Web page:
From the inside cover: Joan Aiken's talent for storytelling, her masterful wit, and her engaging perceptions have created some of the most memorable female characters of our time. Growing out of the rich soil of Aiken's carefully crafted plots, these women bloom complex and vivid in every reader's mind. The story begins when young Pandora Crumbe's mother dies suddenly at the luncheon table, and Pandora falls into the care of Lady Mariana Morningquest and her husband, whose celebrated musical talents have infused all of Boxhall Hill manse with an air of enchantment. The once lonely Pandora soon finds herself building "tree-palaces," chatting about Stravinsky over tea, and gradually, startlingly, taking on an essential role in her new family--a family she loves deeply, and that loves her in return. Pandora flourishes. Her insight, grace, and imagination lift her to success at college, where she studies art. But the other Morningquest children seem to fade under the harsh lights of adult reality. In this vibrant, artful novel, Joan Aiken illuminates a world that will capture again the thousands of readers who know and cherish her fiction genius.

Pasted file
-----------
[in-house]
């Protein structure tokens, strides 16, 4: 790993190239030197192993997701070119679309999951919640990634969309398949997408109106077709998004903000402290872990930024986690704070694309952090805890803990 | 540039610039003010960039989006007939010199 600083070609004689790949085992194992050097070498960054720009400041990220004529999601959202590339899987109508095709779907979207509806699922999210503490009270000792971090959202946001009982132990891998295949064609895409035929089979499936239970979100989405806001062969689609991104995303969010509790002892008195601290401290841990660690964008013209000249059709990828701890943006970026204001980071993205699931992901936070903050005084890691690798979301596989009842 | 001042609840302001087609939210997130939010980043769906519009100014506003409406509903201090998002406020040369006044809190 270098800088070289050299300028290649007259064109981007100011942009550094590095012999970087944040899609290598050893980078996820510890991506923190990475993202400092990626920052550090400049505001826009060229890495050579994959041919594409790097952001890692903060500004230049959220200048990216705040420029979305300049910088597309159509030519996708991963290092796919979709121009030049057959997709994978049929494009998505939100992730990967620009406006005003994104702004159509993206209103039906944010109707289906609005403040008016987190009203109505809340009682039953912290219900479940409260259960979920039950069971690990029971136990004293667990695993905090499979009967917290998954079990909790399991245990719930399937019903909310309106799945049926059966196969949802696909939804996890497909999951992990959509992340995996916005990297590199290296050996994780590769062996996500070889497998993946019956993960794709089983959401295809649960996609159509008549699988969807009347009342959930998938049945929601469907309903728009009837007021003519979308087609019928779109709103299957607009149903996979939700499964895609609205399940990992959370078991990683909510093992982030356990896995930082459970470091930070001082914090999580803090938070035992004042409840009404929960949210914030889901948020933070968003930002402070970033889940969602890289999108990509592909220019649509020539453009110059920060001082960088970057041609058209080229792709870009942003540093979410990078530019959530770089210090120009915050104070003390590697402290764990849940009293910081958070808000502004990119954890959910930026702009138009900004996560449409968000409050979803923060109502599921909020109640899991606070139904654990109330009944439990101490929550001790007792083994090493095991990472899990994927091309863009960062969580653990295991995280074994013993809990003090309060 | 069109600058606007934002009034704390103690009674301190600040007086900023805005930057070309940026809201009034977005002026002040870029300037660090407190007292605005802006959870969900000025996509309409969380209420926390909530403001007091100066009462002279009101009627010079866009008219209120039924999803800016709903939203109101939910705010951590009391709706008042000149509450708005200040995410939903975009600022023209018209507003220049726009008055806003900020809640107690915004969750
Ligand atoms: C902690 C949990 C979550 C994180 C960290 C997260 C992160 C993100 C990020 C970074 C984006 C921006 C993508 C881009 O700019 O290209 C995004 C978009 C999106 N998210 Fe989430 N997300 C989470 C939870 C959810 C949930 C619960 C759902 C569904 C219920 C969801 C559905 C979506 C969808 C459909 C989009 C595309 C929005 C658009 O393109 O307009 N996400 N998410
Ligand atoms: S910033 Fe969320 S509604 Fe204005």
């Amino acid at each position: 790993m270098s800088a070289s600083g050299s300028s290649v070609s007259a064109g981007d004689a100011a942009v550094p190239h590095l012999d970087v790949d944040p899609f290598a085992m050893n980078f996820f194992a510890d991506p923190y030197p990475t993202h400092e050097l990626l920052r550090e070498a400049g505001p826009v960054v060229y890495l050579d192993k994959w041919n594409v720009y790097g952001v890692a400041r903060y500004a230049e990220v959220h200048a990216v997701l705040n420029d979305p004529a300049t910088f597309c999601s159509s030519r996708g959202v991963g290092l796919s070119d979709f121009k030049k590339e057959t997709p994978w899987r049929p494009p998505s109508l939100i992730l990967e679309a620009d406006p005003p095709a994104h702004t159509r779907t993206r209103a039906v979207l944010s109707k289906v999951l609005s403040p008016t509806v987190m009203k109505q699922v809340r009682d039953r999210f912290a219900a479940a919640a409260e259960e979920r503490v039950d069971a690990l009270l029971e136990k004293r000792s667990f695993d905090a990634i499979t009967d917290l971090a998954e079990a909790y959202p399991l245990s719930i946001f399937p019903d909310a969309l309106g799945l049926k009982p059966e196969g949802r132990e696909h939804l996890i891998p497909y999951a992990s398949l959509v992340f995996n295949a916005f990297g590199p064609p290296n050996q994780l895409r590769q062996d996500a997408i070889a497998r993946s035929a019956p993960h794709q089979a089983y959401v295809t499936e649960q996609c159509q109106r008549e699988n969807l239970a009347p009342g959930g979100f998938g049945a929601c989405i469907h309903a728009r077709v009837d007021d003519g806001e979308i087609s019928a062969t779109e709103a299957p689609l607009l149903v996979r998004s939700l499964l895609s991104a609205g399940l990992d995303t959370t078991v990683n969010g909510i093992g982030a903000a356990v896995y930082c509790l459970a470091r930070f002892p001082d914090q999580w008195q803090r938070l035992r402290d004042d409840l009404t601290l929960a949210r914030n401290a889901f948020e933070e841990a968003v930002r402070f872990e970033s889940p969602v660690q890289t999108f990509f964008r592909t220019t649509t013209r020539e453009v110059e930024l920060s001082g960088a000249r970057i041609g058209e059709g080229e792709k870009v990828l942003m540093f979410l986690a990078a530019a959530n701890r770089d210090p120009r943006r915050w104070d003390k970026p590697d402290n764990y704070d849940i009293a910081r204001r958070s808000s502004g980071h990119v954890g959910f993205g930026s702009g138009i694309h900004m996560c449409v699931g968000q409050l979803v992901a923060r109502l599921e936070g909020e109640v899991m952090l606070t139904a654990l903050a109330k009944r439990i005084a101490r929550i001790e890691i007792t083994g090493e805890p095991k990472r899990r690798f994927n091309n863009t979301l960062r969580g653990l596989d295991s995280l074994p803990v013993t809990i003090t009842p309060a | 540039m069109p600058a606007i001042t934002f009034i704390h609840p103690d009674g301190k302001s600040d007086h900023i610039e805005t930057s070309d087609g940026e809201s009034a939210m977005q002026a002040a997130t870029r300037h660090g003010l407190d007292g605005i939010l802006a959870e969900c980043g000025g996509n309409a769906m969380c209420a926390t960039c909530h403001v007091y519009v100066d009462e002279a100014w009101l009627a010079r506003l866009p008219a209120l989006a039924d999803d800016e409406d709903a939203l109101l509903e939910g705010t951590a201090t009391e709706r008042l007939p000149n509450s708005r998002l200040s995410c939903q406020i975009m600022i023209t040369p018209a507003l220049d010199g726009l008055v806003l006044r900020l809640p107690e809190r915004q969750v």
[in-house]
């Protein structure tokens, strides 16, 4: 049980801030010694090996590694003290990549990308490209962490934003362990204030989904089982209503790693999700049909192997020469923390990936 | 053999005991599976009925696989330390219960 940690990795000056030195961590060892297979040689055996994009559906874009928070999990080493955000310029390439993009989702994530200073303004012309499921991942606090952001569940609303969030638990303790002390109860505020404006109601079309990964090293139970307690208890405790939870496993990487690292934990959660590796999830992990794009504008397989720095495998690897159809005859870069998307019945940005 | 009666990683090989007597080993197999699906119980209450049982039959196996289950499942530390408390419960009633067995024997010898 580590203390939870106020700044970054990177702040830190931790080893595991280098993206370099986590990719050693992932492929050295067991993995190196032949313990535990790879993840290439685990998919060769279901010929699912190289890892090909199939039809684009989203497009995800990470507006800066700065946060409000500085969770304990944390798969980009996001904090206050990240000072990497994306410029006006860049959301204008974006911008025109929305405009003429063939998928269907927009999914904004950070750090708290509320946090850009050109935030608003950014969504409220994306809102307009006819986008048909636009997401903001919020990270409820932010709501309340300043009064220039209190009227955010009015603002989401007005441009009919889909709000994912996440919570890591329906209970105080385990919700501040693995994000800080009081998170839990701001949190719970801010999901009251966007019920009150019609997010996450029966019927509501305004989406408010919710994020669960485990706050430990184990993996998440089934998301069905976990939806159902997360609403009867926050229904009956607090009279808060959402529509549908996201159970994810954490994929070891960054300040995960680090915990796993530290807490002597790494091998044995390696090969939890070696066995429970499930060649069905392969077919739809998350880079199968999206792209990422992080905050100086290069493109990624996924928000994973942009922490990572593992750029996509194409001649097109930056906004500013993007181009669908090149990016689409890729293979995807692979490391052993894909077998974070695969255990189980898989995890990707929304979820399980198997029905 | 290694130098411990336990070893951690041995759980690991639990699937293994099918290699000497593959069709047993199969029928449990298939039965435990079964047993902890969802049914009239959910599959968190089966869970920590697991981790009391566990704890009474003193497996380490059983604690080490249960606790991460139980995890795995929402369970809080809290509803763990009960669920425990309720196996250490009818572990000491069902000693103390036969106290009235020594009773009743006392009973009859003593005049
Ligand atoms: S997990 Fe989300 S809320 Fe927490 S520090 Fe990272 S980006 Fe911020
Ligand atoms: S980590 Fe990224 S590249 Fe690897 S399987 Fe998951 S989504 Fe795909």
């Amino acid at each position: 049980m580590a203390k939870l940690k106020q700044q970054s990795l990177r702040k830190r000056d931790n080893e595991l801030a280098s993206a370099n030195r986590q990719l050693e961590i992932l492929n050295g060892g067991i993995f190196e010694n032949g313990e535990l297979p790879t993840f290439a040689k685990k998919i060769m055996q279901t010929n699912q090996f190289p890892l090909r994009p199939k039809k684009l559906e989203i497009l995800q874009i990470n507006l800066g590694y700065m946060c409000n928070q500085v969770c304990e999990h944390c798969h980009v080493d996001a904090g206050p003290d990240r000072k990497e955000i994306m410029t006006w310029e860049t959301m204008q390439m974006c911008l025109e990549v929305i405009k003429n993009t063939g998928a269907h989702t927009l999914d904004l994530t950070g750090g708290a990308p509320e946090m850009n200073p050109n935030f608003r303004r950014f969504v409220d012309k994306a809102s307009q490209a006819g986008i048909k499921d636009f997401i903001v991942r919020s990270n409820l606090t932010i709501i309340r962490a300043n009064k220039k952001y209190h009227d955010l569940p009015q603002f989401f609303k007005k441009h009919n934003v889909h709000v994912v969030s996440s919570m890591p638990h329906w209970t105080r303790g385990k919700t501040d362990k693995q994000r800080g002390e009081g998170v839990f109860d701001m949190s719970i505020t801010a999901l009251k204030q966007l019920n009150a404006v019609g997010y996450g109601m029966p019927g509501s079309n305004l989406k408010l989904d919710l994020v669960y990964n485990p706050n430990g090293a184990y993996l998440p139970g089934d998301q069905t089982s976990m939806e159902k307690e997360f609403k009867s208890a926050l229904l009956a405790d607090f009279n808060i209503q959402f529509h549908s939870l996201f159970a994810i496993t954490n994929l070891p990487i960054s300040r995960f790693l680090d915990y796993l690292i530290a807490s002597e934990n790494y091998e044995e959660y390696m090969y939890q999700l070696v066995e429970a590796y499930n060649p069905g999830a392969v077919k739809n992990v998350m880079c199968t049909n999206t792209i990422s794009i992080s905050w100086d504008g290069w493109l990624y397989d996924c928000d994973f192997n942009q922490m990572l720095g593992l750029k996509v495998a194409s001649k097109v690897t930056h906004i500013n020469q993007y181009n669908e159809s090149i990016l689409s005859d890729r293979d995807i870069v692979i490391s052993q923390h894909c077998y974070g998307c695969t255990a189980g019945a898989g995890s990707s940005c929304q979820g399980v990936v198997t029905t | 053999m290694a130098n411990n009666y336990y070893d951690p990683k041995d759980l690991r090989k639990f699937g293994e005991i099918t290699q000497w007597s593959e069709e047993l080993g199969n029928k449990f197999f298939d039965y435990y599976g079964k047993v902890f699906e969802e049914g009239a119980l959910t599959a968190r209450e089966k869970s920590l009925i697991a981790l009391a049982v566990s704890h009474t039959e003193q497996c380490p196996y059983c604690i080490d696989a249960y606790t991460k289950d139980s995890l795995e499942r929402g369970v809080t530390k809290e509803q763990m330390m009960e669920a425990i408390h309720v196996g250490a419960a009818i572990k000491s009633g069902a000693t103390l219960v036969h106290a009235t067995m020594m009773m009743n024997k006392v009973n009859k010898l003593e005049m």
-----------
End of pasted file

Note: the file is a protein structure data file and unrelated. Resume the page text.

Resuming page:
This is the first of Aiken's adult fare that I have tried, and I'm not sure what to think of it. Sixteen-year-old Pandora Crumbe's mother dies suddenly when visiting friends, and the Morningquest clan immediately unofficially adopts her. Pandora welcomes their attention, so different from her taciturn mother and busy, almost non-existent father, and is also intrigued by the mystery of how her simple mother came to know the wealthy, talented, and quirky upper-crust family. The story takes us through Pandora's maturation and life, as well as that of the Morningquest children, and although in the beginning the writing has a Mary Stewart-like atmosphere, it quickly wanders off into its own bizarre convoluted path. Strange as it sometimes became, I somehow felt compelled throughout to keep reading, and it remained intriguing for the most part, though the end fell a little bit flat for me. Aiken's sense of the absurd which permeates most of her children's books is here transformed into mere peculiarity, and I was left feeling like one does sometimes about a piece of abstract art - as though there was some hidden meaning that I was missing, even though the work itself was pleasing enough.